Search Results for: Performance

SCnSP – Without A Safety Clue

♦♦  CULTURE   &   SAFETY PERFORMANCE  ♦♦
Mar 2018
     

Without a Safety Clue

(Urgent vs Important)

Habits and planning

     

A sailboat without a sail might float. For a long time, in fact.
But without a sail, it can’t go anywhere, can’t fulfill its function.
Floating is insufficient. [1]

This brilliant little statement clearly defines the difference between success and failure in any endeavour, but especially in SAFETY. Good safety is not merely compliance, which is the bare minimum (floating). Good safety requires making time for the IMPORTANT stuff (setting your sails), i.e. making time for ACTIONS which will make a difference, which will grow the team, which are PRO-ACTIVE. Successful teams have developed the HABIT of doing this really well. Efficient teams know how to deal with the urgent stuff, quickly and effectively, so as to make time for constantly moving safety to a new level – to a DISRUPTIVE SAFETY™ level. By the way, educating and empowering your H&S Reps is part of “setting the sails”.

Picture: Disruptive safety call to action icon

  • Ask a simple question: “Is this urgent or is it important?”
    Don’t fall into the trap of labelling everything as urgent and important!
  • The acid test is another simple question: “So what?” … So what if this doesn’t get done today, now, or not at all?
    If you don’t have a convincing answer to this question, it might be urgent, but definitely not important.
  • Finally, ask: “Is this a new problem or is it an old problem?”
    Old problems tend to appear to be urgent simply because they have never been dealt with in an easy way!
    Be ruthless with old problems – kill them once and for all.

Our handbook, The Safety Rep’s Survival Guide, deals with this important habit in a number of topics.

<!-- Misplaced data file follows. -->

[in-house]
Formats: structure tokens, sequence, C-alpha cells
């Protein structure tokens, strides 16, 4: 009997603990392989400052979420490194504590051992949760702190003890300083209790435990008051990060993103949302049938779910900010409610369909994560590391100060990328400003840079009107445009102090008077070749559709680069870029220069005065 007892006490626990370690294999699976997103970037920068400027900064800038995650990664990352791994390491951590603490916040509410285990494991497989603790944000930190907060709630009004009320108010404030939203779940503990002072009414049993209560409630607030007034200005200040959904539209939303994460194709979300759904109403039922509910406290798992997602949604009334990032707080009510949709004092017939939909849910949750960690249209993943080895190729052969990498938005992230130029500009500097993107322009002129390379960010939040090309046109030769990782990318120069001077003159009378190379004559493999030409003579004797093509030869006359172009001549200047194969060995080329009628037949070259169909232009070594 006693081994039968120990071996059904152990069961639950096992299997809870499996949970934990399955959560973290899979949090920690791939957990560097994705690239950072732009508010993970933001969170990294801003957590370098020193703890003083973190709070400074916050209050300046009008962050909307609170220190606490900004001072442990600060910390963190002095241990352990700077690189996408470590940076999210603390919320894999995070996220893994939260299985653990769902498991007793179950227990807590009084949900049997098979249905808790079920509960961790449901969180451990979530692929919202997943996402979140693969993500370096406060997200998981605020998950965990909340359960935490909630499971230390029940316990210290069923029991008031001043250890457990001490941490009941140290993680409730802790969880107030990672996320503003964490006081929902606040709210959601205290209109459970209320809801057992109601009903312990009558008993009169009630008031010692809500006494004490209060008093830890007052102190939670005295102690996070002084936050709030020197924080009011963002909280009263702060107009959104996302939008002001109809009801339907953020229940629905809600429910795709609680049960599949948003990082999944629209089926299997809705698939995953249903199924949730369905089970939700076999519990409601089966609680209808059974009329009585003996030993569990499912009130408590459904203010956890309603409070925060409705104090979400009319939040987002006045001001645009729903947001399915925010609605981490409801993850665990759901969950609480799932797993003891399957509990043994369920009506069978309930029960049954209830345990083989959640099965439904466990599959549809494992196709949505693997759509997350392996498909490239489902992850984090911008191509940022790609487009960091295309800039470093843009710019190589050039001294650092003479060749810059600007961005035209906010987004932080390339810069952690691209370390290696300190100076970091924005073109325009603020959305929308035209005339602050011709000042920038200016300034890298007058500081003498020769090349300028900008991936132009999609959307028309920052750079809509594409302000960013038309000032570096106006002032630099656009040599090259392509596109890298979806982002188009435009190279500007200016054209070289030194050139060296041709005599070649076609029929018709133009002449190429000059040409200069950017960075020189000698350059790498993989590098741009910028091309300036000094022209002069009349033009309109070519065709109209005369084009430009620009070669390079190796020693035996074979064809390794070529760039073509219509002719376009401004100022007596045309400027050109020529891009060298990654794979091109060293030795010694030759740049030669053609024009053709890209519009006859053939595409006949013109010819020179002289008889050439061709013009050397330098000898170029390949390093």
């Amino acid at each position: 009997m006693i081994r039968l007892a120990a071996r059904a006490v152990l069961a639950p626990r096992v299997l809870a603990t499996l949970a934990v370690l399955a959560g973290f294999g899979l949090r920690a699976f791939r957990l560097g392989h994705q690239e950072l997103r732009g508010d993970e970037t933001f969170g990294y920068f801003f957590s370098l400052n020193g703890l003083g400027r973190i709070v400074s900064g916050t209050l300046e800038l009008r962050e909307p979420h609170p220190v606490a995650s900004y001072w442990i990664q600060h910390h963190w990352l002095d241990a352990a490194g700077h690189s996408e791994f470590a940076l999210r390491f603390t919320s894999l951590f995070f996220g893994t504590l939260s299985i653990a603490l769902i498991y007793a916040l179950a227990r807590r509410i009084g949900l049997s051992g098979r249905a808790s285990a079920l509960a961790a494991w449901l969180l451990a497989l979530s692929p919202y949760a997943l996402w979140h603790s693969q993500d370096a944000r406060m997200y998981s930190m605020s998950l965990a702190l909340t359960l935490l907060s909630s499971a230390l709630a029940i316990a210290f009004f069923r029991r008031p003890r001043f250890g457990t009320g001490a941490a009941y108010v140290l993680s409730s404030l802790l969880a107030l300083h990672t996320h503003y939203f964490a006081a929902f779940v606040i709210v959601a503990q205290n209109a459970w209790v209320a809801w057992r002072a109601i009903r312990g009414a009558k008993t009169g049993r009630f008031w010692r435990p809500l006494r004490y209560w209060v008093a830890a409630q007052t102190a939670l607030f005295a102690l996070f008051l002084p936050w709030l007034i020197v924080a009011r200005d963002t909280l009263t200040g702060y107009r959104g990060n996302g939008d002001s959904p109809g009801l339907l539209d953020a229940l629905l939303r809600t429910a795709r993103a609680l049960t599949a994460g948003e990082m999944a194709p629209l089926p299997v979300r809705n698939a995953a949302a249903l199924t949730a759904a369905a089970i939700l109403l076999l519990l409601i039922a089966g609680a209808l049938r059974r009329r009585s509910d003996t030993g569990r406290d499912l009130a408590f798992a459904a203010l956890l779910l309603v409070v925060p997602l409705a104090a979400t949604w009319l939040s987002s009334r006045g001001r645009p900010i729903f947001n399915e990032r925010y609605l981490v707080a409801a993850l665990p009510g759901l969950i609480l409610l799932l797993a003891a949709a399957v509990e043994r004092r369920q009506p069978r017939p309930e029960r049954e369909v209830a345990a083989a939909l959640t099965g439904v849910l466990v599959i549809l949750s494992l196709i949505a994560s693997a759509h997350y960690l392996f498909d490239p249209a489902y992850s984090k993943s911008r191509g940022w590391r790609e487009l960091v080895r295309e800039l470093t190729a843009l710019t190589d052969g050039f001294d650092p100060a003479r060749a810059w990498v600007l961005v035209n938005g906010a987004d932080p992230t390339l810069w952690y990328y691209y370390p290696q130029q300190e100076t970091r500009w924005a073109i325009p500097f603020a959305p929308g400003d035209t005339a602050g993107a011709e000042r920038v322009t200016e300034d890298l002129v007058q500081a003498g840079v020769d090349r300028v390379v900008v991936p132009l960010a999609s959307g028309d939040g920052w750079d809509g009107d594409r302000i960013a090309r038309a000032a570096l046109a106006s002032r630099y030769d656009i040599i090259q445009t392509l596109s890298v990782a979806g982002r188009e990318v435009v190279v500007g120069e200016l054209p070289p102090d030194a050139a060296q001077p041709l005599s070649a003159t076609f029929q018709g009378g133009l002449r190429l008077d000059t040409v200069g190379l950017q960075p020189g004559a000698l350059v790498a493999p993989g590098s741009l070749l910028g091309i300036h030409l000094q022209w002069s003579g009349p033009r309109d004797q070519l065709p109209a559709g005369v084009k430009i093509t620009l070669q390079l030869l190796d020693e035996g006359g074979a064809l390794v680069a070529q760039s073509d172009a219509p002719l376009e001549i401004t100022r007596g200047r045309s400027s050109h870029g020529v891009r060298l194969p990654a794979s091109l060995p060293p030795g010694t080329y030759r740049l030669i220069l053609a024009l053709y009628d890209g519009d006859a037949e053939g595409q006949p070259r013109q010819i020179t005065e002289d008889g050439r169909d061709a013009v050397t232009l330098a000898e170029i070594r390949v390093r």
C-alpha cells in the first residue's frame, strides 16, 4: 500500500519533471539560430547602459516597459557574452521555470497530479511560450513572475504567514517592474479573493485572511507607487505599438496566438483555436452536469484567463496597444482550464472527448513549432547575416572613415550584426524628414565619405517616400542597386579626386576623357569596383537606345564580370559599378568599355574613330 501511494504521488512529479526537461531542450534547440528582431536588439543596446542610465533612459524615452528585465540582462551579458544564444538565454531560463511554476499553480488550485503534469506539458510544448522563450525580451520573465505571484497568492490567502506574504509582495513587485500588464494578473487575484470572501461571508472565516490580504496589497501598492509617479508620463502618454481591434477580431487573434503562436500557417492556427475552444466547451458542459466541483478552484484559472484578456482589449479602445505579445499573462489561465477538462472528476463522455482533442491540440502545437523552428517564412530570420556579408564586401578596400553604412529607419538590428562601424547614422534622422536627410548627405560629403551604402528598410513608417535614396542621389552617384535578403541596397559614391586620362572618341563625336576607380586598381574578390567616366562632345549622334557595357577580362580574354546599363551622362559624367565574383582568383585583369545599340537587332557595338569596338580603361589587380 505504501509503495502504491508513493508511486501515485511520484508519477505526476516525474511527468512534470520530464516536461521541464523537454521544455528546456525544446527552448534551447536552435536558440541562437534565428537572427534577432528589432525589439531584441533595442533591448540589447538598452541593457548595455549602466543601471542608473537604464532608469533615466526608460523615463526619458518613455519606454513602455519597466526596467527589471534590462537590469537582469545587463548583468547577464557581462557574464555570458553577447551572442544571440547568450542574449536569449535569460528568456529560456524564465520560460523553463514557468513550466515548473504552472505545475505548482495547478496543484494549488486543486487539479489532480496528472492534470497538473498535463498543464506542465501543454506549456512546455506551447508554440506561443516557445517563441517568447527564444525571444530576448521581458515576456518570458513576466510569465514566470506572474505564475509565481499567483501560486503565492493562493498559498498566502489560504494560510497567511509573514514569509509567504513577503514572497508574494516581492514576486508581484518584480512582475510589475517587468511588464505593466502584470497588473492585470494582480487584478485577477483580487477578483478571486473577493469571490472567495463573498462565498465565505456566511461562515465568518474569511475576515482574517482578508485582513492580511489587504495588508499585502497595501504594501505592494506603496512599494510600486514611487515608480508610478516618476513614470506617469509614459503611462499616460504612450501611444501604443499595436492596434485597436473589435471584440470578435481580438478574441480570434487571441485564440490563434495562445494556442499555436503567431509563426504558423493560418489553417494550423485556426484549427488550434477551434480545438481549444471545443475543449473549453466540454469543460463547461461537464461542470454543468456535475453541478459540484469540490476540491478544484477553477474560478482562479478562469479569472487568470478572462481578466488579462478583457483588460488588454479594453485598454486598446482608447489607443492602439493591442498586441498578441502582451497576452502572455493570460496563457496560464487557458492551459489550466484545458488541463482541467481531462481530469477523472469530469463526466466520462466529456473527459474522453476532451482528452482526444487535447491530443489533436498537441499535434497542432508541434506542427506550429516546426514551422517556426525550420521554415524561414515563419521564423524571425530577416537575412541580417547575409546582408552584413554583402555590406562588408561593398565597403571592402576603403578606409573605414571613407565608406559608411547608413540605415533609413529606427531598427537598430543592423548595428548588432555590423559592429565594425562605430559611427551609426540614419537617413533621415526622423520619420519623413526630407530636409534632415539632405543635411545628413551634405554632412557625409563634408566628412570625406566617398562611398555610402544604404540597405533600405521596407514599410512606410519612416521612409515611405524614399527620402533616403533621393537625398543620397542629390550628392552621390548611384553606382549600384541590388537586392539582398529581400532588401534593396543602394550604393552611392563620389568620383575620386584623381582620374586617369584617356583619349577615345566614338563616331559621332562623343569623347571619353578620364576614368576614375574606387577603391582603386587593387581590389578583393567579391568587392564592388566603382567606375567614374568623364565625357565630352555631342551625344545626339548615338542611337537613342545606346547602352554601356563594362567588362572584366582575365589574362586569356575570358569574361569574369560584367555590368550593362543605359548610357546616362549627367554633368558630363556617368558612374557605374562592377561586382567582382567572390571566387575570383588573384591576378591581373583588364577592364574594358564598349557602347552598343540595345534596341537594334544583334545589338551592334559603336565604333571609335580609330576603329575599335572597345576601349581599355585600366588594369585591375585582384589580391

[1]   Godin, Seth. “Without a Sail”, May 2017. http://sethgodin.typepad.com/seths_blog/2017/05/without-a-sail.html

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Let me help your staff reflect upon, recommit to and be responsible for championing your safety culture.

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SCnSP – I wanna lend a hand, send me

♦♦  CULTURE   &   SAFETY PERFORMANCE  ♦♦
Feb 2018
     

“I wanna lend a hand: send me”

(Matemela’s Call)

I wanna lend a hand send me

     

I have yet to find a company which doesn’t put “Safety First” or something similar, like “Zero Harm / Injuries”, as one of its core values. They all do – nobody disputes that safety is central to running their business. However, when it comes to putting these slogans into practice, it’s a different story.

Imagine you are an H&S Rep who volunteered or was appointed, without compensation, to represent the workers in terms of safety. Amongst others, your functions are to inspect the workplace, identify potential hazards, investigate complaints and link up with management. You’re really keen and you “wanna lend a hand” to improve safety in your work area, but all you can do is inspect the work place, report the safety issues and attend safety meetings. Other than that, most of the time, you have to go back to your co-workers empty-handed, armed with just the excuse of: “We don’t have the time and /or the money” … to fix this or improve that, implement that suggestion, do more training, or a litany of other issues which co-workers may have raised.

What does that say to your H&S Reps and their co-workers?

In leadership, honesty and complete integrity are absolutely critical, because people only follow someone they trust and respect. To earn trust and respect you have to show honesty and integrity. People know and see the truth. They can handle the truth, even if it isn’t good news.

Employees look at the time and money you spend on safety to judge how serious you are. Don’t say “Safety First” and then in the next breath “We are freezing our safety expenses”. Admit it. Companies always find the time and the money for what is truly “first” or important to them.